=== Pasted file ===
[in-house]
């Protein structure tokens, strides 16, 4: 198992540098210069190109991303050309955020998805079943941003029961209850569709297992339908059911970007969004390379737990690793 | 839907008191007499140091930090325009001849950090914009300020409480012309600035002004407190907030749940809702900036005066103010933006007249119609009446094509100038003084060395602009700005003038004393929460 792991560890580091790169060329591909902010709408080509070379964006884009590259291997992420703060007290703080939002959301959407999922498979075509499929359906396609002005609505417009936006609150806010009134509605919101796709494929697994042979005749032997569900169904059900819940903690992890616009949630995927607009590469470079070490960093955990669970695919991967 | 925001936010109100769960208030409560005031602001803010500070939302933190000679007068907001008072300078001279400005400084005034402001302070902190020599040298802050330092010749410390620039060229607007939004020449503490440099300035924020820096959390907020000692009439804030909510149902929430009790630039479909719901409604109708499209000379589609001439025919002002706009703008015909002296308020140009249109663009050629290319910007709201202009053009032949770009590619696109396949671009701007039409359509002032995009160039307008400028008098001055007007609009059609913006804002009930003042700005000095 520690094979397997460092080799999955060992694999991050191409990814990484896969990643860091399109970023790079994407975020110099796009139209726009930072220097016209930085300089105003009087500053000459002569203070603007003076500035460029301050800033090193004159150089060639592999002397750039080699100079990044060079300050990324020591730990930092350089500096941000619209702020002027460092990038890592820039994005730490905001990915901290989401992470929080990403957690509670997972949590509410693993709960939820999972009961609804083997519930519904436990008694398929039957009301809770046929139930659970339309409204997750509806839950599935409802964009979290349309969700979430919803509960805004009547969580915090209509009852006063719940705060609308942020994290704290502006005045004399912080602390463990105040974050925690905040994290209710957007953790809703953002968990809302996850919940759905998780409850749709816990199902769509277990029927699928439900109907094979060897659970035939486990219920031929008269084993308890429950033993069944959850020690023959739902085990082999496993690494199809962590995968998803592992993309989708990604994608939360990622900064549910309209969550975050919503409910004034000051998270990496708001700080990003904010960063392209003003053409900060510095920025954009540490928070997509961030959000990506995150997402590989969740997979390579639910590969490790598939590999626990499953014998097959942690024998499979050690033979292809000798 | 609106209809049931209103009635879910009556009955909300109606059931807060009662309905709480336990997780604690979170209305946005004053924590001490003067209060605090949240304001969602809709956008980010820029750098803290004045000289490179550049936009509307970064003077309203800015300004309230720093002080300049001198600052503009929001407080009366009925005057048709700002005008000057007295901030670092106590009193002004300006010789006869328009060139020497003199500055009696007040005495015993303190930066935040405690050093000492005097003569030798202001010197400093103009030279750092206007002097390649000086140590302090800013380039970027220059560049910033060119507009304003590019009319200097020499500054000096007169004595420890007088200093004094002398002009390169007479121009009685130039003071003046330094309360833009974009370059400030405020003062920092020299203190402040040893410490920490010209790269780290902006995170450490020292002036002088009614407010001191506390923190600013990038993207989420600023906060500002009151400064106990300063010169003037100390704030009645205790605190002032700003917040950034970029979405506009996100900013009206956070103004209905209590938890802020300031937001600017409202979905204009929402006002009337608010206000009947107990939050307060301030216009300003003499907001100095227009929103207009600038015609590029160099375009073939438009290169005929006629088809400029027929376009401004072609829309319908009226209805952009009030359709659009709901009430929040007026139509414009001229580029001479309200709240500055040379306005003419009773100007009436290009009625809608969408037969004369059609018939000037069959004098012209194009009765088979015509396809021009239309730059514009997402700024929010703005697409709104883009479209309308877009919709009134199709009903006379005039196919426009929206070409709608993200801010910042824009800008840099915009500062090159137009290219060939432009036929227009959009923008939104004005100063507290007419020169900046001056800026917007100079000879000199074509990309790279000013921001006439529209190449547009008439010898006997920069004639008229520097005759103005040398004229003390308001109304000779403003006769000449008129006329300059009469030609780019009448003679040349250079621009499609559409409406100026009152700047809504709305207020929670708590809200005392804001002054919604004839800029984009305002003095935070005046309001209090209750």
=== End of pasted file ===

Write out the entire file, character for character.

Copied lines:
[in-house]
């Protein structure tokens, strides 16, 4: 198992540098210069190109991303050309955020998805079943941003029961209850569709297992339908059911970007969004390379737990690793 | 839907008191007499140091930090325009001849950090914009300020409480012309600035002004407190907030749940809702900036005066103010933006007249119609009446094509100038003084060395602009700005003038004393929460 792991560890580091790169060329591909902010709408080509070379964006884009590259291997992420703060007290703080939002959301959407999922498979075509499929359906396609002005609505417009936006609150806010009134509605919101796709494929697994042979005749032997569900169904059900819940903690992890616009949630995927607009590469470079070490960093955990669970695919991967 | 925001936010109100769960208030409560005031602001803010500070939302933190000679007068907001008072300078001279400005400084005034402001302070902190020599040298802050330092010749410390620039060229607007939004020449503490440099300035924020820096959390907020000692009439804030909510149902929430009790630039479909719901409604109708499209000379589609001439025919002002706009703008015909002296308020140009249109663009050629290319910007709201202009053009032949770009590619696109396949671009701007039409359509002032995009160039307008400028008098001055007007609009059609913006804002009930003042700005000095 520690094979397997460092080799999955060992694999991050191409990814990484896969990643860091399109970023790079994407975020110099796009139209726009930072220097016209930085300089105003009087500053000459002569203070603007003076500035460029301050800033090193004159150089060639592999002397750039080699100079990044060079300050990324020591730990930092350089500096941000619209702020002027460092990038890592820039994005730490905001990915901290989401992470929080990403957690509670997972949590509410693993709960939820999972009961609804083997519930519904436990008694398929039957009301809770046929139930659970339309409204997750509806839950599935409802964009979290349309969700979430919803509960805004009547969580915090209509009852006063719940705060609308942020994290704290502006005045004399912080602390463990105040974050925690905040994290209710957007953790809703953002968990809302996850919940759905998780409850749709816990199902769509277990029927699928439900109907094979060897659970035939486990219920031929008269084993308890429950033993069944959850020690023959739902085990082999496993690494199809962590995968998803592992993309989708990604994608939360990622900064549910309209969550975050919503409910004034000051998270990496708001700080990003904010960063392209003003053409900060510095920025954009540490928070997509961030959000990506995150997402590989969740997979390579639910590969490790598939590999626990499953014998097959942690024998499979050690033979292809000798 | 609106209809049931209103009635879910009556009955909300109606059931807060009662309905709480336990997780604690979170209305946005004053924590001490003067209060605090949240304001969602809709956008980010820029750098803290004045000289490179550049936009509307970064003077309203800015300004309230720093002080300049001198600052503009929001407080009366009925005057048709700002005008000057007295901030670092106590009193002004300006010789006869328009060139020497003199500055009696007040005495015993303190930066935040405690050093000492005097003569030798202001010197400093103009030279750092206007002097390649000086140590302090800013380039970027220059560049910033060119507009304003590019009319200097020499500054000096007169004595420890007088200093004094002398002009390169007479121009009685130039003071003046330094309360833009974009370059400030405020003062920092020299203190402040040893410490920490010209790269780290902006995170450490020292002036002088009614407010001191506390923190600013990038993207989420600023906060500002009151400064106990300063010169003037100390704030009645205790605190002032700003917040950034970029979405506009996100900013009206956070103004209905209590938890802020300031937001600017409202979905204009929402006002009337608010206000009947107990939050307060301030216009300003003499907001100095227009929103207009600038015609590029160099375009073939438009290169005929006629088809400029027929376009401004072609829309319908009226209805952009009030359709659009709901009430929040007026139509414009001229580029001479309200709240500055040379306005003419009773100007009436290009009625809608969408037969004369059609018939000037069959004098012209194009009765088979015509396809021009239309730059514009997402700024929010703005697409709104883009479209309308877009919709009134199709009903006379005039196919426009929206070409709608993200801010910042824009800008840099915009500062090159137009290219060939432009036929227009959009923008939104004005100063507290007419020169900046001056800026917007100079000879000199074509990309790279000013921001006439529209190449547009008439010898006997920069004639008229520097005759103005040398004229003390308001109304000779403003006769000449008129006329300059009469030609780019009448003679040349250079621009499609559409409406100026009152700047809504709305207020929670708590809200005392804001002054919604004839800029984009305002003095935070005046309001209090209750």